PEOPLE v. PARKER

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Court of Appeal, Fifth District, California.

The PEOPLE, Plaintiff and Respondent, v. Warren DeWayne PARKER et al., Defendants and Appellants.

No. F015708.

Decided: July 17, 1992

 Francia M. Welker, Oakland, Catherine C. Czar, Pacific Grove (under appointments by the Court of Appeal), for defendants and appellants. Daniel E. Lungren, Atty. Gen., George Williamson, Chief Asst. Atty. Gen., Robert R. Anderson, Acting Asst. Atty. Gen., Roger E. Venturi and Edgar A. Kerry, Deputy Attys. Gen., Fresno, for plaintiff and respondent.

 OPINION

Codefendants, Henry Odell Porter (Porter) and Warren DeWayne Parker (Parker) were each convicted by jury of multiple Health and Safety Code violations:  sale of cocaine base (Health & Saf.Code, § 11352);  possession for sale of cocaine base (Health & Saf.Code, § 11351.5);  and conspiracy to possess for sale or sell cocaine base (Pen.Code, § 182, subd. (a)).  Porter was sentenced to state prison for the unstayed term of four years and four months.   Parker received an unstayed term of eight years and four months.   We will reject defendants' contentions of error in the admission of certain evidence.   The People concede, and we agree, that Porter “correctly contends that because he was found guilty of both a greater and a necessarily included offense, the conviction as to the lesser included offense, count 5, must be reversed” and that Parker “correctly contends that because it is impermissible to be convicted on both the greater and the necessarily included lesser offense, his convictions on counts 3 and 5 must be reversed.”

STATEMENT OF FACTS

During October–November of 1990 Eddie King worked as a paid undercover narcotics informant for the Bakersfield Police Department.   All three of the drug purchases involved in this case originated in the parking lot between the Rankin Hotel and the Super Burrito in downtown Bakersfield.   In each transaction, King purchased the drugs in or at his El Dorado Cadillac.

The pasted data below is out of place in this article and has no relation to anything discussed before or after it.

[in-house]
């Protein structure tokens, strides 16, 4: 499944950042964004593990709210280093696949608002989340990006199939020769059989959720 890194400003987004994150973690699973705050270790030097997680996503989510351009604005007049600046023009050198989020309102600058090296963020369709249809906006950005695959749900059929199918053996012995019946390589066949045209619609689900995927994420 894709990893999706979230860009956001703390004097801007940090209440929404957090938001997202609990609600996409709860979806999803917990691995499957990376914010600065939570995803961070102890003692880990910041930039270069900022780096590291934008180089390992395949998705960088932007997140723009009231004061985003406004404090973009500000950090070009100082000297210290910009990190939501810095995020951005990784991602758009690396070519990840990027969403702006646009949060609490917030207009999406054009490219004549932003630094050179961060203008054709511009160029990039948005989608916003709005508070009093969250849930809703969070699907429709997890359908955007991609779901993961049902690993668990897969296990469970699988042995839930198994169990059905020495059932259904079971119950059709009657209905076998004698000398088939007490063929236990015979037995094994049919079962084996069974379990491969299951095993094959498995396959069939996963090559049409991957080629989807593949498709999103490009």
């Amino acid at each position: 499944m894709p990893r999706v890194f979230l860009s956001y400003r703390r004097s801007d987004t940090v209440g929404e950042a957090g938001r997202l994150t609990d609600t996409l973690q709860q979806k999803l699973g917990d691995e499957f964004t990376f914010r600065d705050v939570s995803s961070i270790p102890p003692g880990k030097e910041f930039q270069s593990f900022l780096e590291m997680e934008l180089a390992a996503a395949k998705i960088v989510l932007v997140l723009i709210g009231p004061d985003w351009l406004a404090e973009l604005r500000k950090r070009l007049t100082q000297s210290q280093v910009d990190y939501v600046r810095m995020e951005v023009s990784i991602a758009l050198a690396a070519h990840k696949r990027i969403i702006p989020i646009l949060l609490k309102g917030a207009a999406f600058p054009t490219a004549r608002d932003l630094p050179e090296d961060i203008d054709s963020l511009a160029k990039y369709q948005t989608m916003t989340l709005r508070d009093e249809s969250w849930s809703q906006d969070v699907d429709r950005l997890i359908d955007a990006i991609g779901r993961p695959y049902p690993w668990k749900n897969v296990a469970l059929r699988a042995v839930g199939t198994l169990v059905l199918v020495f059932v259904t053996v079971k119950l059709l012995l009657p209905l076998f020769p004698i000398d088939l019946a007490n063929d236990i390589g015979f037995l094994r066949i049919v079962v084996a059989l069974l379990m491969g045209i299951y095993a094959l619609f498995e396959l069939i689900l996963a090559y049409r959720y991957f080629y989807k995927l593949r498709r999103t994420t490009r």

October 19, 1990

About noon, King drove into the parking lot and Porter got into the passenger seat of King's Cadillac.   King drove to Lakeview Avenue, where Porter got out of the car, walked over to a group of people and returned with Eric Nichols, from whom King had purchased drugs earlier that day.   Nichols got into the car and King said he wanted another $20.   Nichols gave King a small rock and King paid him $20.   Nichols then left.   King and Porter then went into a nearby liquor store, where King bought Porter a beer.   King then drove off leaving Porter standing in the parking lot.   Detective Greg Bender, who had been keeping King and Porter under surveillance in an unmarked car, then met with King.   King gave Bender a small amount of rock cocaine.

October 30, 1990

About 4:30 p.m. King drove his Cadillac into the parking lot.   Parker walked up to the driver's window, reached into his pants pocket, and put his  hand into the car.   Detective Bailey thought he saw King hand Parker some currency.   King then drove off and met with detectives to whom he gave a chunk of rock cocaine.   King stated Parker had obtained the rock from his crotch, not his pocket.   Officers stopped Parker, took his photograph and obtained his identity.

November 1, 1990

About 6:30 p.m. King pulled into the parking lot;  Porter came up and asked King if he was “looking.”   When King said he was, Porter got into the Cadillac, said the man was upstairs and he (Porter) could get some.   Porter left the car and went in the front door of the Rankin Hotel.   He came out after a couple of minutes, got back into the Cadillac and gave King a rock of cocaine.   King put the rock to his tongue, told Porter it tasted like salt and to get the seller.   Porter took the rock, went back into the hotel and came right back with Parker.   Parker told King the cocaine was good and King could pick another from the rocks he had in his pocket.   King picked another rock and paid Parker $20.   King gave Porter $5 and drove off.   King then met with Detective Bailey and gave him a small chunk of cocaine.

Identification of substances

Jeanne Spencer, a criminalist, analyzed the substance admitted into evidence as being purchased on October 19, 1990, (People's Exhibit 9) and testified the substance weighed .16 grams and contained base cocaine in a usable amount.   Ms. Spencer did not personally analyze the substances admitted into evidence as being purchased by King on October 30 and November 1, 1990.   She testified those substances were analyzed by another criminalist, Brenda Smith, with whom she worked in the Kern County Regional Laboratory and whose handwriting she recognized.   Smith's laboratory reports (Exhibits 10 and 11) were admitted into evidence over defendants' objections.   Ms. Spencer was allowed to testify from those reports that the substances contained base cocaine.